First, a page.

|Do you feel like making your own Heavenly Bed at Westin?|
If you ever plan to spend a night or two at Westin Hotels & Resorts in North America, you will now be offered up to $5.00/day voucher for meals or club points to forego housekeeping. The Make a Green Choice microsite touts the green benefits of the promotion. As Westin is part of the Starwood Hotel & Resorts brand, the club points available for those who opt in are Starwood Preferred Guest (aka SPG) points.
The $5 a day can add up quite quickly, if you are a frequent traveler and spending multiple nights in the same hotel chain. And let's be perfectly honest here - who really needs their room cleaned every day anyhow? There are enough towels in the room to last several days and most of us are quite hygienic to avoid daily bed sheets being changed.
|Do I get a treat for making my own bed?|
At Westin, the front desk staff will offer you this incentive once you check-in, but thereafter they place the onus on you to bring down your coupons upon check-out or earlier in order to cash-in. If you forget these coupons in your room, or misplace them somewhere else, then your benefit becomes null and void and the hotel wins free and clear.
The program is also loaded with restrictions. You can't, for example, use your $5 towards an alcoholic drink. While you can use the coupon at the local Starbucks, how far does that $5 go? A small coffee, perhaps?
And how green is printing all those coupons? "If this was a truly green choice there should be an option not to get the cards and for Starwood to just post the points or take $5 off your bill for services. It can't be that hard to do it electronically and it would save paper," argues OasisNYK on FlyerTalk forums.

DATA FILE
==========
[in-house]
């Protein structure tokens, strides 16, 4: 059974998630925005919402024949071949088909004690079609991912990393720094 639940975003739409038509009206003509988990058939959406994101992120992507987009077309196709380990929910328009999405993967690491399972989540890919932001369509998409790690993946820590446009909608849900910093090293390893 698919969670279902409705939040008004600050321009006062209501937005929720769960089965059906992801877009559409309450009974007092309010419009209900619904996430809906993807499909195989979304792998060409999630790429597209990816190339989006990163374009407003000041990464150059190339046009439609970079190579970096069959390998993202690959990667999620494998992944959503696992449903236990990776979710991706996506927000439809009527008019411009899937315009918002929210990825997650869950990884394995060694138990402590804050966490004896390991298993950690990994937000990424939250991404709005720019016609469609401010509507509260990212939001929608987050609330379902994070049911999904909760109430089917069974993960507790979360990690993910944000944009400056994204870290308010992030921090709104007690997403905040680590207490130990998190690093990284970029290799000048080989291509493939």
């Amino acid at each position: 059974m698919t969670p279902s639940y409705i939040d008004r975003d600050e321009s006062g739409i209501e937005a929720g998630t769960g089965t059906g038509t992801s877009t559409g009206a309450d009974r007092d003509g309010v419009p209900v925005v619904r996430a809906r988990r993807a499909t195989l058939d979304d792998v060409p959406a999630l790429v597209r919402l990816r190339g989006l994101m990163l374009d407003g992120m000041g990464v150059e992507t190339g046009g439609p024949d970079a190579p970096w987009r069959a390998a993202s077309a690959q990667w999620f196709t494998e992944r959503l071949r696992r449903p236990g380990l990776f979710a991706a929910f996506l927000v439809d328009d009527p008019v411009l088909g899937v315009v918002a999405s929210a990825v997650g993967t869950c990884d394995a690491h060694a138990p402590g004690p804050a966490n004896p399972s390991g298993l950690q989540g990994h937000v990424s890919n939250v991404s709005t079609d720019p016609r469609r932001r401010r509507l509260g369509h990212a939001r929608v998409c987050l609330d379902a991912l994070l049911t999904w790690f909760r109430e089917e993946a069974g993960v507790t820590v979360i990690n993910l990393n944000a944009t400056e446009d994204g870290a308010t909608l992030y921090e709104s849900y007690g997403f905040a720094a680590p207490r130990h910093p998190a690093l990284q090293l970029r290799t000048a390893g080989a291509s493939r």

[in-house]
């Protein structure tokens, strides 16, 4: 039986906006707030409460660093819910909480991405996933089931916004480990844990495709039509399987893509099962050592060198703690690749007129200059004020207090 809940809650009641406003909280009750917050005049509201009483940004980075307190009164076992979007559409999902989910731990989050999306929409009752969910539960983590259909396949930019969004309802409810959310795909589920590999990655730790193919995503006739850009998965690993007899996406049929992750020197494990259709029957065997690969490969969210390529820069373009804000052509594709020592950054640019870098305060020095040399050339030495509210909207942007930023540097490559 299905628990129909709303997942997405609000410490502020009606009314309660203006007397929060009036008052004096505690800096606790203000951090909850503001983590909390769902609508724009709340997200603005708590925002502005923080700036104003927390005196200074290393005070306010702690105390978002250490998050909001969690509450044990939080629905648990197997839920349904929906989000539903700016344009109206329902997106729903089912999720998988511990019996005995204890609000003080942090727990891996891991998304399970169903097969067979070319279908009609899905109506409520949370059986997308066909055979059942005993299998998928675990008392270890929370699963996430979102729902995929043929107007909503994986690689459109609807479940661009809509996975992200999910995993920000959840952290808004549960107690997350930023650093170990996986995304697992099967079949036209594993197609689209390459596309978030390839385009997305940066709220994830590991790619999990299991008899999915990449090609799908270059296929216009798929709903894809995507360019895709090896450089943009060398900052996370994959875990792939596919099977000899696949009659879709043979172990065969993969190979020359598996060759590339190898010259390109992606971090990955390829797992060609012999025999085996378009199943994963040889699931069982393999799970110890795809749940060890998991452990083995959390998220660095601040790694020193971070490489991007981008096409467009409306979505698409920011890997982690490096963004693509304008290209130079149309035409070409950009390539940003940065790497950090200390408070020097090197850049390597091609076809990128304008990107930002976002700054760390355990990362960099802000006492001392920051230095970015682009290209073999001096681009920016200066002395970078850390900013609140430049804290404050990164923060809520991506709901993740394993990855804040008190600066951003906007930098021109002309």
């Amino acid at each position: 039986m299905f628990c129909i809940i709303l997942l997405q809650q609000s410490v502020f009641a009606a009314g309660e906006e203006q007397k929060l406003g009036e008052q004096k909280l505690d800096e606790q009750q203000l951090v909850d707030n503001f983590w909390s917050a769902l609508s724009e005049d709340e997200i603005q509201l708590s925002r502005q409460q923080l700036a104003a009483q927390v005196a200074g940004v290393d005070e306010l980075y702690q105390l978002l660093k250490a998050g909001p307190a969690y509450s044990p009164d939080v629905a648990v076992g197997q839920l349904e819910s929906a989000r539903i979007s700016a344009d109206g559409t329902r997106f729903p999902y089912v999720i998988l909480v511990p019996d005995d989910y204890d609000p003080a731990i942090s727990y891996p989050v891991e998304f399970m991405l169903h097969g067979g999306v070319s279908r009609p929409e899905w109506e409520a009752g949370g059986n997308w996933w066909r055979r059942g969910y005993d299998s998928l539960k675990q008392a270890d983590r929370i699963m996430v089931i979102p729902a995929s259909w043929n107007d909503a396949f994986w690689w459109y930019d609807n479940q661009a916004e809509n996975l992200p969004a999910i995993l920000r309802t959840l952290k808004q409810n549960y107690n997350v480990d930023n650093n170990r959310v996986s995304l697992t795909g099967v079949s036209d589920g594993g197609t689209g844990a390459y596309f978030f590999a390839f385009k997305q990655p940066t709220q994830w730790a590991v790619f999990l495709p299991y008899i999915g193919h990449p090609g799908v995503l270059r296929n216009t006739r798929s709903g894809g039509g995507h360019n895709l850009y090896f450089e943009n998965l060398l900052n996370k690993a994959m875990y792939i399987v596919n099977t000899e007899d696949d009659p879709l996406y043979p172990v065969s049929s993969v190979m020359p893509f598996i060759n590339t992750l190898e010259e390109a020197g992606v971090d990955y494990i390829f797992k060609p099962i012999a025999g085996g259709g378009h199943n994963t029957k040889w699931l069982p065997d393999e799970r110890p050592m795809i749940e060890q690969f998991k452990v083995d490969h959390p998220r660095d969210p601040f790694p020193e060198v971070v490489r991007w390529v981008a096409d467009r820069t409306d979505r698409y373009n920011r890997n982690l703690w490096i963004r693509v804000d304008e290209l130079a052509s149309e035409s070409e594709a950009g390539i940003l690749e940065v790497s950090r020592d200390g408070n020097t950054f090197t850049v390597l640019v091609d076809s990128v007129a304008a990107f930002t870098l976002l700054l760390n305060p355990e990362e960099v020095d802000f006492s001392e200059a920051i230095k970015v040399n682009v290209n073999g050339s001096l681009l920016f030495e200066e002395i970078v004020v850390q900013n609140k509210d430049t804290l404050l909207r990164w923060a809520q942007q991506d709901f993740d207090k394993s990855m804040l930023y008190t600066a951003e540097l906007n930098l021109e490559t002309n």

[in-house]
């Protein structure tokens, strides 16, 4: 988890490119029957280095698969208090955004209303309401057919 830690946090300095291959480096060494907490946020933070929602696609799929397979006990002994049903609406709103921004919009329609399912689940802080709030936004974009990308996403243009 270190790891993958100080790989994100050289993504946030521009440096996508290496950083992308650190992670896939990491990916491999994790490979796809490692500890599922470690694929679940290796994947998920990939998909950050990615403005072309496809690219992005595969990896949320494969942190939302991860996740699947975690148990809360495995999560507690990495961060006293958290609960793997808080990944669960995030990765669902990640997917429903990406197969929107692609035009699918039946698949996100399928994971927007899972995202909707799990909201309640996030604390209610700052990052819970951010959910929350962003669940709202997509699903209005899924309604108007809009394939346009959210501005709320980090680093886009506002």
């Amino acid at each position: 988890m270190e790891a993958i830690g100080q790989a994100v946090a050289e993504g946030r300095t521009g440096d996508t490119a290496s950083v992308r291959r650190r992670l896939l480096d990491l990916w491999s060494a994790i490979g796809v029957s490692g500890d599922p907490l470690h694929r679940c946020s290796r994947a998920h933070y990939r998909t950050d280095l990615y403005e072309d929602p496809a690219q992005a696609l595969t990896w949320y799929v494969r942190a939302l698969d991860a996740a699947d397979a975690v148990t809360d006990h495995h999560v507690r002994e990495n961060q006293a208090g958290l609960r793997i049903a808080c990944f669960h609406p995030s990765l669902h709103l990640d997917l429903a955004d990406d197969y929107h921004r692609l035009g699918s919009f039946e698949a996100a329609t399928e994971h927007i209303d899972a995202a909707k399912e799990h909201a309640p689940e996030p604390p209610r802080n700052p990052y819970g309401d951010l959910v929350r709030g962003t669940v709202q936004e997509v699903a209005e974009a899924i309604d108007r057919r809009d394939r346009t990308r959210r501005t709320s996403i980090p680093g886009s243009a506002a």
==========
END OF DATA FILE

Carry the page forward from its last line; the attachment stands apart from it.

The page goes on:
Regardless, the truth is in how the program is working out - from the customer's perspective. A quick read of the Make a Green Choice Issues thread in the FlyerTalk forums reveals many inconsistencies, from coupons promised but not delivered and hotels running out of the cards, to inadequate garbage cans for guests to dump their own trash in to promised SPG rewards not assigned. Or how about the room cleaning that takes place despite opting in - or, worse, no room cleaning for guests who opt out of the program entirely? It does seem guests are spending an inordinate amount of time chasing down the supposed benefits of going green.
The hotel's argument is about "making a green choice" but let's get real: ultimately, this about saving money and passing a (small) portion of such reductions onto the consumer. Is it worth it to you as a guest?
Look for Westin Hotels & Resorts to extend their program globally later on next year. Let's hope they make it a whole lot greener (goodbye paper cards?), simpler and consistent before doing so.